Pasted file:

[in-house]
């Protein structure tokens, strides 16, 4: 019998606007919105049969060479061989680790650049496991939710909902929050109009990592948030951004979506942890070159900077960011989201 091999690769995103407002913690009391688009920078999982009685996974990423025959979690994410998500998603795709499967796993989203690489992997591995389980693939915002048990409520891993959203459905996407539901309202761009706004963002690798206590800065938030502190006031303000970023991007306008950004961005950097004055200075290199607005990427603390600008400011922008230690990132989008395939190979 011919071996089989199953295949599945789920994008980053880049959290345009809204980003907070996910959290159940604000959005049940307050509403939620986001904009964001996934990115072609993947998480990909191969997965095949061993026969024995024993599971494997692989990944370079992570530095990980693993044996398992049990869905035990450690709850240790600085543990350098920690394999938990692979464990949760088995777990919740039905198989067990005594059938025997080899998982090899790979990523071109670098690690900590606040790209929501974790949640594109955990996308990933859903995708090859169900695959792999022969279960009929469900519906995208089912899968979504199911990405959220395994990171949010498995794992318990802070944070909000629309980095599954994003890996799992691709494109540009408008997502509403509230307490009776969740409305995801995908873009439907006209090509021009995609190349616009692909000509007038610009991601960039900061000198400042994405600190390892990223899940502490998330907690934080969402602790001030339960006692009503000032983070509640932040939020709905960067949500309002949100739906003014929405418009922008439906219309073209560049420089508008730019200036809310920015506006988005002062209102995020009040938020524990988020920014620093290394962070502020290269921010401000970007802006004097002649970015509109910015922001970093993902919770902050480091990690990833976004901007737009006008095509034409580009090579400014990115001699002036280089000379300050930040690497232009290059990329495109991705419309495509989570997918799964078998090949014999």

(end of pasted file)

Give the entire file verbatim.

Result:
[in-house]
């Protein structure tokens, strides 16, 4: 019998606007919105049969060479061989680790650049496991939710909902929050109009990592948030951004979506942890070159900077960011989201 091999690769995103407002913690009391688009920078999982009685996974990423025959979690994410998500998603795709499967796993989203690489992997591995389980693939915002048990409520891993959203459905996407539901309202761009706004963002690798206590800065938030502190006031303000970023991007306008950004961005950097004055200075290199607005990427603390600008400011922008230690990132989008395939190979 011919071996089989199953295949599945789920994008980053880049959290345009809204980003907070996910959290159940604000959005049940307050509403939620986001904009964001996934990115072609993947998480990909191969997965095949061993026969024995024993599971494997692989990944370079992570530095990980693993044996398992049990869905035990450690709850240790600085543990350098920690394999938990692979464990949760088995777990919740039905198989067990005594059938025997080899998982090899790979990523071109670098690690900590606040790209929501974790949640594109955990996308990933859903995708090859169900695959792999022969279960009929469900519906995208089912899968979504199911990405959220395994990171949010498995794992318990802070944070909000629309980095599954994003890996799992691709494109540009408008997502509403509230307490009776969740409305995801995908873009439907006209090509021009995609190349616009692909000509007038610009991601960039900061000198400042994405600190390892990223899940502490998330907690934080969402602790001030339960006692009503000032983070509640932040939020709905960067949500309002949100739906003014929405418009922008439906219309073209560049420089508008730019200036809310920015506006988005002062209102995020009040938020524990988020920014620093290394962070502020290269921010401000970007802006004097002649970015509109910015922001970093993902919770902050480091990690990833976004901007737009006008095509034409580009090579400014990115001699002036280089000379300050930040690497232009290059990329495109991705419309495509989570997918799964078998090949014999």